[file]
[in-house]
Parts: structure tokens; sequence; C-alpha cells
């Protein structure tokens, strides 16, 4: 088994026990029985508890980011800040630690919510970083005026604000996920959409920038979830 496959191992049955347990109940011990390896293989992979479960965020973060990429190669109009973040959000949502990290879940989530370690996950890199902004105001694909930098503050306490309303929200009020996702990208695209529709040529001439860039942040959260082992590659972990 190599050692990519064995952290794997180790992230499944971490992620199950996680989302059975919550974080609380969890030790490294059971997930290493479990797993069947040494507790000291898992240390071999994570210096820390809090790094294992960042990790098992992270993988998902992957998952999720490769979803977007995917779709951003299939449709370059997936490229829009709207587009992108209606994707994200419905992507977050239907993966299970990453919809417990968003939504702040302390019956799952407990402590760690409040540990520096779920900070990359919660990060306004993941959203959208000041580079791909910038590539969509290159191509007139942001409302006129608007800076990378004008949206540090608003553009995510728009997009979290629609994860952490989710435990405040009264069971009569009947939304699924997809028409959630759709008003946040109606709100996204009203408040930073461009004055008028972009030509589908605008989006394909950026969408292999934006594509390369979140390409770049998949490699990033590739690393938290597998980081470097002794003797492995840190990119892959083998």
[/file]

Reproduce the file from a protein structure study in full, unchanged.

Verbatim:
[in-house]
Parts: structure tokens; sequence; C-alpha cells
């Protein structure tokens, strides 16, 4: 088994026990029985508890980011800040630690919510970083005026604000996920959409920038979830 496959191992049955347990109940011990390896293989992979479960965020973060990429190669109009973040959000949502990290879940989530370690996950890199902004105001694909930098503050306490309303929200009020996702990208695209529709040529001439860039942040959260082992590659972990 190599050692990519064995952290794997180790992230499944971490992620199950996680989302059975919550974080609380969890030790490294059971997930290493479990797993069947040494507790000291898992240390071999994570210096820390809090790094294992960042990790098992992270993988998902992957998952999720490769979803977007995917779709951003299939449709370059997936490229829009709207587009992108209606994707994200419905992507977050239907993966299970990453919809417990968003939504702040302390019956799952407990402590760690409040540990520096779920900070990359919660990060306004993941959203959208000041580079791909910038590539969509290159191509007139942001409302006129608007800076990378004008949206540090608003553009995510728009997009979290629609994860952490989710435990405040009264069971009569009947939304699924997809028409959630759709008003946040109606709100996204009203408040930073461009004055008028972009030509589908605008989006394909950026969408292999934006594509390369979140390409770049998949490699990033590739690393938290597998980081470097002794003797492995840190990119892959083998």